Colorado, Mt. Olinger, Turkey Creek Canyon—On June 27, Philip E. Jensen (17) fell while descending Mt. Olinger in Turkey Creek Canyon southwest of Denver, Colorado. Jensen was killed in the 400 ft. fall which resulted from a piton failure. He was the leader of a four-man party that included his brother (14) and two other friends.
Reports indicated the party had successfully ascended the rock face, about 600 ft. high, and were on their second rappel when the accident occurred. One member had already rappelled and Jensen was second when the piton worked loose and he plunged to his death. The accident was witnessed by William Keiper from his cabin on the opposite side of the valley. Keiper notified rescue groups who led the rest of the party to safety. Jensen had carried the group’s only rope with him in the fall.
Source: Denver Post and Rocky Mountain News (William E. Davis, Safety Chairman, Colorado Mountaineering Club).
Analysis (Davis): The newspaper reports suggest this party was not adequately experienced for the climb they were undertaking. Certainly they were under-equipped with only one rope. None of the climbers was known to be a member of a climbing organization nor to have had any formal technical rock instruction.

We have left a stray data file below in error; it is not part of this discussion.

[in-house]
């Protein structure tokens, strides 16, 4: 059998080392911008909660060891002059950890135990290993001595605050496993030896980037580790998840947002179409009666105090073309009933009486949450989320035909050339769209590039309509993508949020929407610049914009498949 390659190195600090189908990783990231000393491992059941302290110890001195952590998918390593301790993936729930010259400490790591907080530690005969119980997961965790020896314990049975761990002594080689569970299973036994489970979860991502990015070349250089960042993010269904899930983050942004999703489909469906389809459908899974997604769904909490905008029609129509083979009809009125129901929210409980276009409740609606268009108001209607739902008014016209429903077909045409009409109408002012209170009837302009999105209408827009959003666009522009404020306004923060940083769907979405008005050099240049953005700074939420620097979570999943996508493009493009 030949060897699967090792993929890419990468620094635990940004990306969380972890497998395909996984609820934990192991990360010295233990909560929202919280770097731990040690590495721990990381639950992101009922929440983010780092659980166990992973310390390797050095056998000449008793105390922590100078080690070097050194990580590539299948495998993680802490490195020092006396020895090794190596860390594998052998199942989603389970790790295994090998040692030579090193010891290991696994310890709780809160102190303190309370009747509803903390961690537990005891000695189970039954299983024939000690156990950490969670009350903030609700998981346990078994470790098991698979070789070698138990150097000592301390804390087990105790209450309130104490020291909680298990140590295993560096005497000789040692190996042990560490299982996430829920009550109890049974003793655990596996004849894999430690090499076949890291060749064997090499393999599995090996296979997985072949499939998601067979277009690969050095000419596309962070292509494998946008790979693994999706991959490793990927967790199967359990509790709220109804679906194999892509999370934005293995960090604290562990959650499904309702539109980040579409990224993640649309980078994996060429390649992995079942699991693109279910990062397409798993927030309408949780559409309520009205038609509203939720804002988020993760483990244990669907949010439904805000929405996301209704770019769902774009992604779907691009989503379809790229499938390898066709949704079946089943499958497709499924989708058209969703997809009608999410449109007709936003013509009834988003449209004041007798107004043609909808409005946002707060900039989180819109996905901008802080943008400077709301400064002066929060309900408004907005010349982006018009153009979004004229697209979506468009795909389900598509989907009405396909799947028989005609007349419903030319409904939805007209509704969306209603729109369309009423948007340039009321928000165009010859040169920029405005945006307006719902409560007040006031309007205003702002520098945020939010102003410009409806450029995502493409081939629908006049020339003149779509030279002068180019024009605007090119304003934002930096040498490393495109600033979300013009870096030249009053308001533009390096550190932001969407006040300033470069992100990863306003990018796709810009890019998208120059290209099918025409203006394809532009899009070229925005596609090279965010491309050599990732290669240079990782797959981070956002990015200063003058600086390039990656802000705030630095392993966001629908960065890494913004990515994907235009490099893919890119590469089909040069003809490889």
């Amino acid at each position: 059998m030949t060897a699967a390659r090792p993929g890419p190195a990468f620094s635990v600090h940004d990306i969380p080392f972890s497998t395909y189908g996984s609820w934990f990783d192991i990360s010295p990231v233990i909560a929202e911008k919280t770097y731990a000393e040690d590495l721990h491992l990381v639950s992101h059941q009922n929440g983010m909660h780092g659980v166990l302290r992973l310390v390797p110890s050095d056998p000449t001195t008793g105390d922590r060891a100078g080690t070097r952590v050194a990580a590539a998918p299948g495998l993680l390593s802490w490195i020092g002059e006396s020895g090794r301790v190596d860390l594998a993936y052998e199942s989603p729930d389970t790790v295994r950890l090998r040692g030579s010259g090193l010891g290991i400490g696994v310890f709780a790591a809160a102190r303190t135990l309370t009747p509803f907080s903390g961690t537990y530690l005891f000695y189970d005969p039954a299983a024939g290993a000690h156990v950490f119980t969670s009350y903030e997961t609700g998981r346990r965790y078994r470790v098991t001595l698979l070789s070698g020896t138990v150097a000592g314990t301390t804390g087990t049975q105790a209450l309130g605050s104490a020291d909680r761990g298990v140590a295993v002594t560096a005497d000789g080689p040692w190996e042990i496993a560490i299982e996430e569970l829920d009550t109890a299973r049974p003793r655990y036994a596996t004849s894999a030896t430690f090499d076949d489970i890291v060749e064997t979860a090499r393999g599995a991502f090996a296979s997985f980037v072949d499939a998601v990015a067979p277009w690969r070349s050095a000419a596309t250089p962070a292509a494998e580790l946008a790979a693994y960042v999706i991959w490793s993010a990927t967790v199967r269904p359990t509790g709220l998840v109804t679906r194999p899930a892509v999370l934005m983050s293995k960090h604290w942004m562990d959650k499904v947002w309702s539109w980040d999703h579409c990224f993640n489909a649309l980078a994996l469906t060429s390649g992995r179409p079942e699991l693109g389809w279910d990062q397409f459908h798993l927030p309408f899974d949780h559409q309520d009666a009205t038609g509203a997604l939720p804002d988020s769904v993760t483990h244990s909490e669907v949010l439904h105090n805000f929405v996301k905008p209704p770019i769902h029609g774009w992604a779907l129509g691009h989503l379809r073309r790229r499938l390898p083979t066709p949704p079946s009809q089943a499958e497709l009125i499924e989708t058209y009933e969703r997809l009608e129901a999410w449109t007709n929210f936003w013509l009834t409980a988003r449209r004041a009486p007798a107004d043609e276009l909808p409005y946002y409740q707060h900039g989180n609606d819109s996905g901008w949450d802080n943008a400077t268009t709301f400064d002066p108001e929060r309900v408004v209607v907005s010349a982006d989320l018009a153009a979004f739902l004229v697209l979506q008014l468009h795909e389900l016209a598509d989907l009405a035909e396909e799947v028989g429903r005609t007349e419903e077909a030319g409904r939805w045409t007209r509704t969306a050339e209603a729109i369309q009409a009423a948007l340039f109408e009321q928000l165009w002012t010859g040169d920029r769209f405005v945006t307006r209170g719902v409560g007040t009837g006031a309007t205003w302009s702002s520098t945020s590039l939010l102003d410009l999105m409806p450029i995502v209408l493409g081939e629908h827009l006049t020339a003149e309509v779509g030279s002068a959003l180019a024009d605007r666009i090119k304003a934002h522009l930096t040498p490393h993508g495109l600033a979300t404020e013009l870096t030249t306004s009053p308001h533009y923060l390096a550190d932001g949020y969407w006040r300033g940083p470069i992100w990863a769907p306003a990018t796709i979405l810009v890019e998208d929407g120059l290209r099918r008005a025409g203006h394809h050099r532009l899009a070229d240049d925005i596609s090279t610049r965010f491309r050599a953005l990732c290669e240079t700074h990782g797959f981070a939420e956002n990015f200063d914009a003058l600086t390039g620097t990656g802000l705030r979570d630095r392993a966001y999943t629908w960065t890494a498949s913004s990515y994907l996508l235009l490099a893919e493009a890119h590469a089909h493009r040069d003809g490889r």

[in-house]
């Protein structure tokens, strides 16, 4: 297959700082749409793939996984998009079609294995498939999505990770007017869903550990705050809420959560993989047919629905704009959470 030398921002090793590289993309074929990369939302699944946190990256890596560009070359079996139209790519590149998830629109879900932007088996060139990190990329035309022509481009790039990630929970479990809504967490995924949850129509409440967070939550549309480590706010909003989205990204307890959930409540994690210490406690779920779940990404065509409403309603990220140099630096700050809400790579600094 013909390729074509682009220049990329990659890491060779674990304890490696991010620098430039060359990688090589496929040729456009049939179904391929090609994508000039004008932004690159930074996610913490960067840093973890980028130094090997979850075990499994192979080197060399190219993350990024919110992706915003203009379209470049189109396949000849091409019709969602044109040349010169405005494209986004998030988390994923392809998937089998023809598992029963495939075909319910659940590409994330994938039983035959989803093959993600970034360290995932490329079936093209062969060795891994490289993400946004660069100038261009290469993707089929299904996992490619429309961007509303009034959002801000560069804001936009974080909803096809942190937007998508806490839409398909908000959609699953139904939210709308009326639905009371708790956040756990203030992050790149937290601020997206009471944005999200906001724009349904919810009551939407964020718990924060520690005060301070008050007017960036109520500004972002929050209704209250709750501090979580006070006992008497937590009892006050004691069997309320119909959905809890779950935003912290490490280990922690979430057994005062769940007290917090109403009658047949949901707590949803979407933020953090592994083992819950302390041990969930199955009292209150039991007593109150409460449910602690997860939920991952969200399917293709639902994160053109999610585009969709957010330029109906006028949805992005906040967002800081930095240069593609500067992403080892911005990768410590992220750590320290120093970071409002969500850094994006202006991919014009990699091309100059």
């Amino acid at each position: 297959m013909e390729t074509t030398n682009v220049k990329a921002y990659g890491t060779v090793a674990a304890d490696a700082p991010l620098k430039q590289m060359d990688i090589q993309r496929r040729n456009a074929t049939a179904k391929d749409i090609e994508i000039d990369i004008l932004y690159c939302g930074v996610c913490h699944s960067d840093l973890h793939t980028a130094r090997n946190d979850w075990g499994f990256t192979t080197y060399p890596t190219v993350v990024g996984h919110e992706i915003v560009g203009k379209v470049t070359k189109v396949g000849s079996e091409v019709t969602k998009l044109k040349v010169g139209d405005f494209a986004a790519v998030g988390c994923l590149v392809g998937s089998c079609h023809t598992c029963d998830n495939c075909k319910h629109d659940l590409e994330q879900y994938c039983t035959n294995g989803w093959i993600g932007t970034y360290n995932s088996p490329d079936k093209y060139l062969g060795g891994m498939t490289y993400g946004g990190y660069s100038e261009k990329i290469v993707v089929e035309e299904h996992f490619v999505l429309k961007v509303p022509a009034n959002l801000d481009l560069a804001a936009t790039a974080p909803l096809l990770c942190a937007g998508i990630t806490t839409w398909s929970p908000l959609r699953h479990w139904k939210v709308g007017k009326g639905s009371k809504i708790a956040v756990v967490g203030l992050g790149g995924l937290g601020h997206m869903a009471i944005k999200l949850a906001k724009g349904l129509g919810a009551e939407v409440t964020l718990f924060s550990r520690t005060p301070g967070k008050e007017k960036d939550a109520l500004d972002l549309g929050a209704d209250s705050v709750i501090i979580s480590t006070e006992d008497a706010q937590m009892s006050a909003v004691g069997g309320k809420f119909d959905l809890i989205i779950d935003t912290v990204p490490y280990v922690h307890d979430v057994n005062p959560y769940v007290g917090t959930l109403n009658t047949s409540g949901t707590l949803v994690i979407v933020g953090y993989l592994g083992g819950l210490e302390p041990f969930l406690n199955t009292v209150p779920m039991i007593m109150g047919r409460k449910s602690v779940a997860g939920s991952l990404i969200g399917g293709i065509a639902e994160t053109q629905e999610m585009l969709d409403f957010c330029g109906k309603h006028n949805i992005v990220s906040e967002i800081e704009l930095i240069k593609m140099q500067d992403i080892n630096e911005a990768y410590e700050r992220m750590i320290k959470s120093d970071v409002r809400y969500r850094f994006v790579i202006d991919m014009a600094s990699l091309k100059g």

Rappelling is such an inherently dangerous practice that to undertake it without some safety precautions, particularly a belay, seems inexcusable. The inherent danger of using only one piton for a rappel point also seems too obvious to need elaboration. In spite of these facts, however, rock climbers continue to use elaborate precautions for ascending (dynamic belays, pitons and bolts frequently placed) and then to throw all caution to the wind in descent (rappelling unprotected on a single rappel point). This accident, perhaps, resulted more from lack of knowledge of protective procedures than in their inconsistent application.